It's all over for retiring Indurain

HE'S gone. Five months of speculation about the future of Miguel Indurain were resolved in just seven minutes by the five times…

HE'S gone. Five months of speculation about the future of Miguel Indurain were resolved in just seven minutes by the five times Tour winner at a packed press conference in a hotel in Pamplona. After politely wishing everybody a happy New Year, the greatest sportsman Spain has ever known announced that he is retiring from professional cycling.

In what was probably the longest unbroken monologue ever made by the normally inarticulate Navarran, Indurain explained a decision which he had taken early last year, but then changed as the season progressed. "Even though I felt good in the spring, I thought it was time to move on. I made an immense effort to win the Tour, but it was impossible. Then winning the Olympic gold medal in time trialling seemed like the perfect way to leave the sport. However, after abandoning the Tour of Spain half way through in September, I felt I ought to go back on my decision to retire."

But the problem of which team to ride with was never resolved and has led inexorably to his decision to quit the sport. His life long loyalty to Banesto, the team which discovered him and built their squad around him and the Tour, had been irreparably undermined by a series of bitter disagreements. On the other hand, the conservative farmer's son proved exceedingly cautious about changing to another squad for his last two seasons.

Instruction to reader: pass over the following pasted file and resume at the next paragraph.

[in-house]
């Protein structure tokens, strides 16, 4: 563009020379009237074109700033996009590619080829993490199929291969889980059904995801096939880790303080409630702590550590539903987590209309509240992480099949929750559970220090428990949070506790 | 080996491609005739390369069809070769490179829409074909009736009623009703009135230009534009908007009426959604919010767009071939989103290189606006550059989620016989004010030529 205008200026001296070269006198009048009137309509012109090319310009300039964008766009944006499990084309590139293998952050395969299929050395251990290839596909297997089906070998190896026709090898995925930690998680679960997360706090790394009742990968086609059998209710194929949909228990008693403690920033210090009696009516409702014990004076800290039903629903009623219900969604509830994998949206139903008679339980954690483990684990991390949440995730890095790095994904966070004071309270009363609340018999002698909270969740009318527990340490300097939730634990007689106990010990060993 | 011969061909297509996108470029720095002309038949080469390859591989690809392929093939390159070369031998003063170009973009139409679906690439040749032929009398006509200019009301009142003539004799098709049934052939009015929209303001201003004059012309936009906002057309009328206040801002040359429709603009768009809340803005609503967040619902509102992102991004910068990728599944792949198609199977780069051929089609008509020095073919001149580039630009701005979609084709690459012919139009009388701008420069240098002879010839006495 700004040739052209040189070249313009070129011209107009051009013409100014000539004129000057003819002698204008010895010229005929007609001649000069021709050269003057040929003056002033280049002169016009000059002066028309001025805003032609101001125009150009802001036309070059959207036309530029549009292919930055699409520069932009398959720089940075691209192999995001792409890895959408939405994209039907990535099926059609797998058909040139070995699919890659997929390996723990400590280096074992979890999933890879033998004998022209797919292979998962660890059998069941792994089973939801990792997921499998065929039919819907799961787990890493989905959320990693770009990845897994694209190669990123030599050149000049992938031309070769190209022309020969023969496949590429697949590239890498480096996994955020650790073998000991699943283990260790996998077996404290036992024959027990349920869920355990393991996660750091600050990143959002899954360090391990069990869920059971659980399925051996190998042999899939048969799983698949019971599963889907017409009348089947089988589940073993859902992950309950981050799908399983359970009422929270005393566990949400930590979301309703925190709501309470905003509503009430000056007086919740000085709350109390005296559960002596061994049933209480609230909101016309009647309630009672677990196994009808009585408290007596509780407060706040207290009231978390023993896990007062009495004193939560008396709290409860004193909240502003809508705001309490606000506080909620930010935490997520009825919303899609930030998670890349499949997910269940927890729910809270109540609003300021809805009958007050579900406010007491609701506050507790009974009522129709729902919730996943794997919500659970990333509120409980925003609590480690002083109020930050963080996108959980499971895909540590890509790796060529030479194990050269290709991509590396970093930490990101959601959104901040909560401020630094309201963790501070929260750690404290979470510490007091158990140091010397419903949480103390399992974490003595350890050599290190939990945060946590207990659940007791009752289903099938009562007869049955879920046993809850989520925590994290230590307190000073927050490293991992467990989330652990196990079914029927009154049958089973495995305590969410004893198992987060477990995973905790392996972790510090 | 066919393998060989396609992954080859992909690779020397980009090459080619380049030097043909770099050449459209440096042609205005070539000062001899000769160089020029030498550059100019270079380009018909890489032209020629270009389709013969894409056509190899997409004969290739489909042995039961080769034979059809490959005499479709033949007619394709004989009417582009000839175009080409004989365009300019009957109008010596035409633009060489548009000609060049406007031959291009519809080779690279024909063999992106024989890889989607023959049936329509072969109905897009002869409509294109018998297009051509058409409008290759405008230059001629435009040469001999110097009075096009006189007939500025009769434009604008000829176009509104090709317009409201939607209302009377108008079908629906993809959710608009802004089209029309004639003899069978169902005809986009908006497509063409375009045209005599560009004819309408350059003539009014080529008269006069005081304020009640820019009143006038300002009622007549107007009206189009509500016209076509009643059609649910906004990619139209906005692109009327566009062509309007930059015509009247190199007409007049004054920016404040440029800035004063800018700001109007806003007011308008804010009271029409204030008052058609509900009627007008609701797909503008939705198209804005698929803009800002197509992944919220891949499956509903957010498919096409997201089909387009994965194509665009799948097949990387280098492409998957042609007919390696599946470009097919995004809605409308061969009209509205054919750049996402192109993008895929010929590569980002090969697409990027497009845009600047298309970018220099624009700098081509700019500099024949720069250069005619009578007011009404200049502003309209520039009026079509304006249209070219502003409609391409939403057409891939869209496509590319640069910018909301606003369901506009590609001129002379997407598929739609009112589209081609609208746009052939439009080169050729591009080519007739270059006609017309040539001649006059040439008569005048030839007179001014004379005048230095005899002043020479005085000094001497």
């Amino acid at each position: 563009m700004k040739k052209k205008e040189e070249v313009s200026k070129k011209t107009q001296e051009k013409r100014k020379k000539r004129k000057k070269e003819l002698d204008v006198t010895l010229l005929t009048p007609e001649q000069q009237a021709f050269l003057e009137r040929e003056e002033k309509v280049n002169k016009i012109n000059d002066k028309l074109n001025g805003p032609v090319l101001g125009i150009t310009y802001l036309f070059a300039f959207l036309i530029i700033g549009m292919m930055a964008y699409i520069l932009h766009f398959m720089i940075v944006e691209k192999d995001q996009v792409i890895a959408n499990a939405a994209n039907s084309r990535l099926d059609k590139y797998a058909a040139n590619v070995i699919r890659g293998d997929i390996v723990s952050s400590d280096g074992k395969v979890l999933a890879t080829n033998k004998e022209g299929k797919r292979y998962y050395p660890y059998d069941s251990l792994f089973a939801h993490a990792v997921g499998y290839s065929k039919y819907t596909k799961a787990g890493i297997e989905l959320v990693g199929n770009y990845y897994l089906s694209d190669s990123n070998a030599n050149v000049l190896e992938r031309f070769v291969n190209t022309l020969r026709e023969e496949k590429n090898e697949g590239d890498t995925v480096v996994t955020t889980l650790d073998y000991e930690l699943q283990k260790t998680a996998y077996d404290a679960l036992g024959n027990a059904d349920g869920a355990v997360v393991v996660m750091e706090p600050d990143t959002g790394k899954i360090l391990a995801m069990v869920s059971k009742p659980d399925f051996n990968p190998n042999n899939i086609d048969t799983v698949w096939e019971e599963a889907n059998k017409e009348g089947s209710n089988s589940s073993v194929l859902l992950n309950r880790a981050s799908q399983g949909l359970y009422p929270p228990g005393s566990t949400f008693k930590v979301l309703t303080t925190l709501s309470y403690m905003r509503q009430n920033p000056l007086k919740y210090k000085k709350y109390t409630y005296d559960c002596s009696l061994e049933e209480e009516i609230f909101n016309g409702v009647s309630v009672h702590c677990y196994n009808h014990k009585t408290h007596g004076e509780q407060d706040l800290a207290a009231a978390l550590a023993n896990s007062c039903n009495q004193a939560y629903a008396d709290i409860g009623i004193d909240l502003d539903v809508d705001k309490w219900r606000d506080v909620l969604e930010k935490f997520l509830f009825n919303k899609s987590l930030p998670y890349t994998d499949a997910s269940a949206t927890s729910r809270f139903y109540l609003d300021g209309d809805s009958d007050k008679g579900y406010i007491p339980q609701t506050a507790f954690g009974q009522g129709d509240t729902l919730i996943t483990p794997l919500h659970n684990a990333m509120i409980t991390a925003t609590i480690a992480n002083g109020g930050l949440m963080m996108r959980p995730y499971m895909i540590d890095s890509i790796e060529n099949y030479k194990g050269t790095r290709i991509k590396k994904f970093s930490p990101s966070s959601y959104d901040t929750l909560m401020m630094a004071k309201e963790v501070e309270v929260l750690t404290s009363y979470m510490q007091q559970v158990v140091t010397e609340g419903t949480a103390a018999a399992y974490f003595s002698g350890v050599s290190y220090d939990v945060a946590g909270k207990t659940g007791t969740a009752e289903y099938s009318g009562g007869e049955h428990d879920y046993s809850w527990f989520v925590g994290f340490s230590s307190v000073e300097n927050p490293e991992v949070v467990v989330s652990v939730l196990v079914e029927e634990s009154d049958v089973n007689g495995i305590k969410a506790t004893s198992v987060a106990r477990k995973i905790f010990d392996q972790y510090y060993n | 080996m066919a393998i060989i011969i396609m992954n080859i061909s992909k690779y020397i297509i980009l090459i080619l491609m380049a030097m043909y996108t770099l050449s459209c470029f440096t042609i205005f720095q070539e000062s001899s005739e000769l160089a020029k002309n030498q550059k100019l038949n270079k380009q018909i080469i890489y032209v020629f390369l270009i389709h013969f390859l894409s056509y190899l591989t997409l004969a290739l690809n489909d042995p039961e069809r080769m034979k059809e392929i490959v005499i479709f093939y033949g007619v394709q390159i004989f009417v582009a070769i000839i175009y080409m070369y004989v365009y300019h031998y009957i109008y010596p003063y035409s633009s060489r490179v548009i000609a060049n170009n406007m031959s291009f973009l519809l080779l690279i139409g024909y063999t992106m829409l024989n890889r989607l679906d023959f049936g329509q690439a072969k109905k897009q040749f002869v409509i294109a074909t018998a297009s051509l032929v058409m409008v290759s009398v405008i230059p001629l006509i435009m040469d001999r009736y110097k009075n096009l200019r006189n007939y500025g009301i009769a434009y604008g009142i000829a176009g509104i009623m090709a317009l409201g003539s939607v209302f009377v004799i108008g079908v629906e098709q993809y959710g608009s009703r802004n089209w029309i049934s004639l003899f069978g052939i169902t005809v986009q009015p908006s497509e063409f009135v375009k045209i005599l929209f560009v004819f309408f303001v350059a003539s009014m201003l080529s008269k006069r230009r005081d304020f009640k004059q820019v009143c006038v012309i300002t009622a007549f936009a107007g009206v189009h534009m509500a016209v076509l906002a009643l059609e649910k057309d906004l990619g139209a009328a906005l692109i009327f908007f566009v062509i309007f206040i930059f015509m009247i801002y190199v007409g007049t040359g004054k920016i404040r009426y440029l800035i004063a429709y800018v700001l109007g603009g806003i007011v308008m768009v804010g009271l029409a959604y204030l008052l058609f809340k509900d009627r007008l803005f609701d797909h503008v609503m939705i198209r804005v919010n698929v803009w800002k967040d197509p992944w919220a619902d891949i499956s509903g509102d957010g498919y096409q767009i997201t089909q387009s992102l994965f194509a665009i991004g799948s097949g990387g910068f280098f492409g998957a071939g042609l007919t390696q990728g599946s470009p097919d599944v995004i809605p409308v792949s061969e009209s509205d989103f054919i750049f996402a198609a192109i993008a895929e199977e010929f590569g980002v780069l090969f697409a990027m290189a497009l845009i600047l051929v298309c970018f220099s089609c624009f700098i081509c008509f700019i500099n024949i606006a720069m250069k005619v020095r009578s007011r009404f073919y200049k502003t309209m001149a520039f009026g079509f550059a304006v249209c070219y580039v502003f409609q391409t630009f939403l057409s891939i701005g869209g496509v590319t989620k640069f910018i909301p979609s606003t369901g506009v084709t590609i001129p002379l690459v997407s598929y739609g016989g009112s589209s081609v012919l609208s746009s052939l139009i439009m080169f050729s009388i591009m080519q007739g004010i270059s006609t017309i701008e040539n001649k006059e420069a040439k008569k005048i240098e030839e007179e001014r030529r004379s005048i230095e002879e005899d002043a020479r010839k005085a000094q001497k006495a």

Indurain insisted on having powerful backing and only ONCE, Banesto's main rival in Spain, were able to guarantee him credible support in terms of riders and technicians for a theoretical assault on the 1997 Tour - a Tour he claims he could have won.


But financially, the Spanish equivalent of the R.N.I.B. were hard put to meet his demands knocking another nail into the chances of Indurain continuing.

"We wanted to sign him, but I think he has become more interested in his personal life than his careers as a sportsman," commented the disappointed ONCE directeur sportif (Manofo Saiz). Put simply, Indurain has become disheartened.

The gap he leaves behind him in cycling is bordering on the unfillable. Only three other riders have won the Tour five times - Hinault, Merckx and Anquetil - and none, apart from the Spaniard, have done so five years on the trot.

While that alone is more than enough to make Indurain one of cycling's legends, an excessive interest placed by the media on the Tour de France in the racing calendar turned a taciturn, straightforward man of the soil into the sportsman of the moment every July for six years running.

Even his two wins in the Tour of Italy and gold medals in the Olympics and World Championship time trial events never gained the full impact they would have had in another, less successful, rider.

Indurain was also partly responsible for the elimination of almost all other races from the mind of the general public. Failing to ride the Tour of Spain for four years put strict limits on its possible interest for his countrymen. Indurain thereby continued a trend in cycling, started by the American Greg Lemond, of focussing on the Tour de France to the point where all other races he rode began to be seen as preparation successful or otherwise - for one glorious month every summer.

The fact that he raced in the Tour 12 years running - every season that he was a professional - merely confirms what he himself described as an obsession.

The tactics employed by Indurain were brutally simple. He used his vast natural strength to create enormous time gaps in the time trials and then sat firmly on his opponents' wheels through the mountains.

Criticised by some for having an unspectacular style of winning, Indurain would reveal his typically rural pragmatism: "Victories are like harvests - it's getting them in that counts".